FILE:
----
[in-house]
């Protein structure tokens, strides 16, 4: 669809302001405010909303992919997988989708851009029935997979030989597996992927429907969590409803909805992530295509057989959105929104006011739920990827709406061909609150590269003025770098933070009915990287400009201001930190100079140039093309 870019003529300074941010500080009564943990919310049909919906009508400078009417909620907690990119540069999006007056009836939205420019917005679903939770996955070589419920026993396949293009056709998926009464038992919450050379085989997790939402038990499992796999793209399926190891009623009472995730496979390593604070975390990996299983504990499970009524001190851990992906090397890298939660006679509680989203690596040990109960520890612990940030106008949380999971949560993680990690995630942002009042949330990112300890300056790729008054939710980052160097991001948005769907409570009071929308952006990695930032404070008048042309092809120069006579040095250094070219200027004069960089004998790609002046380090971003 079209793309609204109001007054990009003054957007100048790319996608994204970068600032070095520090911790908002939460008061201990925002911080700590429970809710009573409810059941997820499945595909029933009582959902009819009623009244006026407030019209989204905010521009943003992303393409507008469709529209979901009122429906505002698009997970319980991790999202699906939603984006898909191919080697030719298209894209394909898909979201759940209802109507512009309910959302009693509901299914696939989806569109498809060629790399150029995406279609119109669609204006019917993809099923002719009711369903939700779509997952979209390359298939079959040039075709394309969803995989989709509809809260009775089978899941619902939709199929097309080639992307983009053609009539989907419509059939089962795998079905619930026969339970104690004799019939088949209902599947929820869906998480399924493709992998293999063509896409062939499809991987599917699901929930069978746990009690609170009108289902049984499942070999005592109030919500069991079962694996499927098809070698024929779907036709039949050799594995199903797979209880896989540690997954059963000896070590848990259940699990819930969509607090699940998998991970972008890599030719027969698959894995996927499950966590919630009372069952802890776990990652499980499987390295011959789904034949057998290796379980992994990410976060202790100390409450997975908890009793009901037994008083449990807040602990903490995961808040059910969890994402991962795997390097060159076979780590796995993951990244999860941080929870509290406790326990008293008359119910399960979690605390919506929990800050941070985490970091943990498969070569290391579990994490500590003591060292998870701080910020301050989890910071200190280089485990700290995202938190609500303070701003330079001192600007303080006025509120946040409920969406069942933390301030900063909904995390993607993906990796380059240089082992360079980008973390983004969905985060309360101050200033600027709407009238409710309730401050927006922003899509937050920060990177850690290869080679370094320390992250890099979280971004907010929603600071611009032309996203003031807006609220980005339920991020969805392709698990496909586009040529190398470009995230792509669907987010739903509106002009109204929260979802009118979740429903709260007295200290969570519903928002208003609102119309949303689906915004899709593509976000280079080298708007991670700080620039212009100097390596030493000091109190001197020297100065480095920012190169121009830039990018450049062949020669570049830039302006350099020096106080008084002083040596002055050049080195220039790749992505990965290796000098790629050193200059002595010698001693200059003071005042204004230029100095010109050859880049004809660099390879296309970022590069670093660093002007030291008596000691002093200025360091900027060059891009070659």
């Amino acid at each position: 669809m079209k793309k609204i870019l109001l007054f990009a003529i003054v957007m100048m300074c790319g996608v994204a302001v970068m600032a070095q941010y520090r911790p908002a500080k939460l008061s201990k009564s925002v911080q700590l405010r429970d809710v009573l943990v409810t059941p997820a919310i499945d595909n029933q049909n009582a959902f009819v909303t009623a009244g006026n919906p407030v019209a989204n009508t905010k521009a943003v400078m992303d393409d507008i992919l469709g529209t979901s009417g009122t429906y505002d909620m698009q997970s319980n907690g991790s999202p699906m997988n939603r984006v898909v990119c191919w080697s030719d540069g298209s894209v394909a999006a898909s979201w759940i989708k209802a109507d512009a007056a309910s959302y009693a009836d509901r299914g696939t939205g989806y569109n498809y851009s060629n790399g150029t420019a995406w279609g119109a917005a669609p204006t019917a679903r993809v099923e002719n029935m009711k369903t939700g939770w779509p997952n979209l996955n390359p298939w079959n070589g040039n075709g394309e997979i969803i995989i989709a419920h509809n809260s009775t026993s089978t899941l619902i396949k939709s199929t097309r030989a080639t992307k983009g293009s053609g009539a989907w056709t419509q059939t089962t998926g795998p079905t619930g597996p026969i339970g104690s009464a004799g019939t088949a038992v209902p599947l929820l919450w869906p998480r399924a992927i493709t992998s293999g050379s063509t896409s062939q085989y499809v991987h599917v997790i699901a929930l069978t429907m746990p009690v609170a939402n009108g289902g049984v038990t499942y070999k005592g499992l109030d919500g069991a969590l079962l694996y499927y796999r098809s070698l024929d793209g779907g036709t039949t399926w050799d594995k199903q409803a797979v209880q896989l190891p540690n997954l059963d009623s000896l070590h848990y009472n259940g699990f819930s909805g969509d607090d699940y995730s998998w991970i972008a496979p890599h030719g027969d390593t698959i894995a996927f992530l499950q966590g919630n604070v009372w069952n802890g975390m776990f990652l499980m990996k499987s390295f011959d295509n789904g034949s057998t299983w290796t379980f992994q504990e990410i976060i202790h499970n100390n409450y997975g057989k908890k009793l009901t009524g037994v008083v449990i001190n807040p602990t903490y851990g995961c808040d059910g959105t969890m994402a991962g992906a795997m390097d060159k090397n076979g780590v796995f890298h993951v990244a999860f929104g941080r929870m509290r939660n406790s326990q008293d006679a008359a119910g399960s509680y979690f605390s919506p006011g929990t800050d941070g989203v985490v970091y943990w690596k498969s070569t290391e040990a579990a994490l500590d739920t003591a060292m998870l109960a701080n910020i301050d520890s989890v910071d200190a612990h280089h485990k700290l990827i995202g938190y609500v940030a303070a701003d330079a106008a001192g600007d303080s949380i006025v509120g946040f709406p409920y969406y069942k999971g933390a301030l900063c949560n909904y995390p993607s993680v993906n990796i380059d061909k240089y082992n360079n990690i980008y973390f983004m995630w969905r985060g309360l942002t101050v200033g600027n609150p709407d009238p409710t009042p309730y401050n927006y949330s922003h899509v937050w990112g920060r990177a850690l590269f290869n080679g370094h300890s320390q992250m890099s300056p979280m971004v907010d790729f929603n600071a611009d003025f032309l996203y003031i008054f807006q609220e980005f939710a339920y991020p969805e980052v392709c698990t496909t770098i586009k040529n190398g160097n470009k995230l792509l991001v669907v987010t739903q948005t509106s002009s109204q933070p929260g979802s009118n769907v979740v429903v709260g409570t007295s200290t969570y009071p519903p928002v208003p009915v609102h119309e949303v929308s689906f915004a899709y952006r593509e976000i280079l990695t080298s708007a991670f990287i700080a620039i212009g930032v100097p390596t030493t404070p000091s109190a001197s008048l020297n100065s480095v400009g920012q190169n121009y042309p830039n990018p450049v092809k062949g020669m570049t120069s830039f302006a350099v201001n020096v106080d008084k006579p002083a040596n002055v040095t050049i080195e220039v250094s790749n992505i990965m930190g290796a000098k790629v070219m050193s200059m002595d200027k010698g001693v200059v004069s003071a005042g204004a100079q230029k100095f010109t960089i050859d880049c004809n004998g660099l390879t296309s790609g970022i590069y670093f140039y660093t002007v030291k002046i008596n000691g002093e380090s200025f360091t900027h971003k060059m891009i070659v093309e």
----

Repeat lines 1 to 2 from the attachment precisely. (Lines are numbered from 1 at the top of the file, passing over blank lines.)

[in-house]
């Protein structure tokens, strides 16, 4: 669809302001405010909303992919997988989708851009029935997979030989597996992927429907969590409803909805992530295509057989959105929104006011739920990827709406061909609150590269003025770098933070009915990287400009201001930190100079140039093309 870019003529300074941010500080009564943990919310049909919906009508400078009417909620907690990119540069999006007056009836939205420019917005679903939770996955070589419920026993396949293009056709998926009464038992919450050379085989997790939402038990499992796999793209399926190891009623009472995730496979390593604070975390990996299983504990499970009524001190851990992906090397890298939660006679509680989203690596040990109960520890612990940030106008949380999971949560993680990690995630942002009042949330990112300890300056790729008054939710980052160097991001948005769907409570009071929308952006990695930032404070008048042309092809120069006579040095250094070219200027004069960089004998790609002046380090971003 079209793309609204109001007054990009003054957007100048790319996608994204970068600032070095520090911790908002939460008061201990925002911080700590429970809710009573409810059941997820499945595909029933009582959902009819009623009244006026407030019209989204905010521009943003992303393409507008469709529209979901009122429906505002698009997970319980991790999202699906939603984006898909191919080697030719298209894209394909898909979201759940209802109507512009309910959302009693509901299914696939989806569109498809060629790399150029995406279609119109669609204006019917993809099923002719009711369903939700779509997952979209390359298939079959040039075709394309969803995989989709509809809260009775089978899941619902939709199929097309080639992307983009053609009539989907419509059939089962795998079905619930026969339970104690004799019939088949209902599947929820869906998480399924493709992998293999063509896409062939499809991987599917699901929930069978746990009690609170009108289902049984499942070999005592109030919500069991079962694996499927098809070698024929779907036709039949050799594995199903797979209880896989540690997954059963000896070590848990259940699990819930969509607090699940998998991970972008890599030719027969698959894995996927499950966590919630009372069952802890776990990652499980499987390295011959789904034949057998290796379980992994990410976060202790100390409450997975908890009793009901037994008083449990807040602990903490995961808040059910969890994402991962795997390097060159076979780590796995993951990244999860941080929870509290406790326990008293008359119910399960979690605390919506929990800050941070985490970091943990498969070569290391579990994490500590003591060292998870701080910020301050989890910071200190280089485990700290995202938190609500303070701003330079001192600007303080006025509120946040409920969406069942933390301030900063909904995390993607993906990796380059240089082992360079980008973390983004969905985060309360101050200033600027709407009238409710309730401050927006922003899509937050920060990177850690290869080679370094320390992250890099979280971004907010929603600071611009032309996203003031807006609220980005339920991020969805392709698990496909586009040529190398470009995230792509669907987010739903509106002009109204929260979802009118979740429903709260007295200290969570519903928002208003609102119309949303689906915004899709593509976000280079080298708007991670700080620039212009100097390596030493000091109190001197020297100065480095920012190169121009830039990018450049062949020669570049830039302006350099020096106080008084002083040596002055050049080195220039790749992505990965290796000098790629050193200059002595010698001693200059003071005042204004230029100095010109050859880049004809660099390879296309970022590069670093660093002007030291008596000691002093200025360091900027060059891009070659």